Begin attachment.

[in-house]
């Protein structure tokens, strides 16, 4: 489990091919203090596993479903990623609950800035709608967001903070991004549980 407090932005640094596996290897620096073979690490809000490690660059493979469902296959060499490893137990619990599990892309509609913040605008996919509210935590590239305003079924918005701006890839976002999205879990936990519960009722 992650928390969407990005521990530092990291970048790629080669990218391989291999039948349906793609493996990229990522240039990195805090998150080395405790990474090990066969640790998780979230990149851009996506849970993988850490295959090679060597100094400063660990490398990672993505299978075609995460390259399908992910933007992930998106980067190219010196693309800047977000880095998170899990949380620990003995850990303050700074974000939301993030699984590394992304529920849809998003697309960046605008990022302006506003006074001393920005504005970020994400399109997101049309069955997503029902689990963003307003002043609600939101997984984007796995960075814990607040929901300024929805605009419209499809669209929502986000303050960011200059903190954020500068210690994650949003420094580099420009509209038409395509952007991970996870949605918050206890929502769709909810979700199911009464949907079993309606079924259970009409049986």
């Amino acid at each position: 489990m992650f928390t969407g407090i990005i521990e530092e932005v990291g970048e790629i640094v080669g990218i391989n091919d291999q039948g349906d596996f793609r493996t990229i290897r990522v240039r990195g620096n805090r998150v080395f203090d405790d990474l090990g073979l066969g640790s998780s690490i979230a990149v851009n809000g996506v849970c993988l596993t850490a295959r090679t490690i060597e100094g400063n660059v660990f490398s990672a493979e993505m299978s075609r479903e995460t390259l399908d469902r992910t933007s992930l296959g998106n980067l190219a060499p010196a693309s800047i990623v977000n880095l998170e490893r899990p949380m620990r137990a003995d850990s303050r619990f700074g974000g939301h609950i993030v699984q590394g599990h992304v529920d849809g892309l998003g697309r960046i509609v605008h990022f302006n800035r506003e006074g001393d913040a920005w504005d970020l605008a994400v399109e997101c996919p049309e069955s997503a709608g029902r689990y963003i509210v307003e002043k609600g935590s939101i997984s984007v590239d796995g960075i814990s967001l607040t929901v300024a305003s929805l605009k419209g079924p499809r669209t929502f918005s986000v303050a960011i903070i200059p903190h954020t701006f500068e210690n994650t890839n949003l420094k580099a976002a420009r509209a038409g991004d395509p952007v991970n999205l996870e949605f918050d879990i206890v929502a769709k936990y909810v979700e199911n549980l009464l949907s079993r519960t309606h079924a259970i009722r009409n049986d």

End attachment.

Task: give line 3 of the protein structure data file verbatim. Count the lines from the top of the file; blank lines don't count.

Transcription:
């Amino acid at each position: 489990m992650f928390t969407g407090i990005i521990e530092e932005v990291g970048e790629i640094v080669g990218i391989n091919d291999q039948g349906d596996f793609r493996t990229i290897r990522v240039r990195g620096n805090r998150v080395f203090d405790d990474l090990g073979l066969g640790s998780s690490i979230a990149v851009n809000g996506v849970c993988l596993t850490a295959r090679t490690i060597e100094g400063n660059v660990f490398s990672a493979e993505m299978s075609r479903e995460t390259l399908d469902r992910t933007s992930l296959g998106n980067l190219a060499p010196a693309s800047i990623v977000n880095l998170e490893r899990p949380m620990r137990a003995d850990s303050r619990f700074g974000g939301h609950i993030v699984q590394g599990h992304v529920d849809g892309l998003g697309r960046i509609v605008h990022f302006n800035r506003e006074g001393d913040a920005w504005d970020l605008a994400v399109e997101c996919p049309e069955s997503a709608g029902r689990y963003i509210v307003e002043k609600g935590s939101i997984s984007v590239d796995g960075i814990s967001l607040t929901v300024a305003s929805l605009k419209g079924p499809r669209t929502f918005s986000v303050a960011i903070i200059p903190h954020t701006f500068e210690n994650t890839n949003l420094k580099a976002a420009r509209a038409g991004d395509p952007v991970n999205l996870e949605f918050d879990i206890v929502a769709k936990y909810v979700e199911n549980l009464l949907s079993r519960t309606h079924a259970i009722r009409n049986d």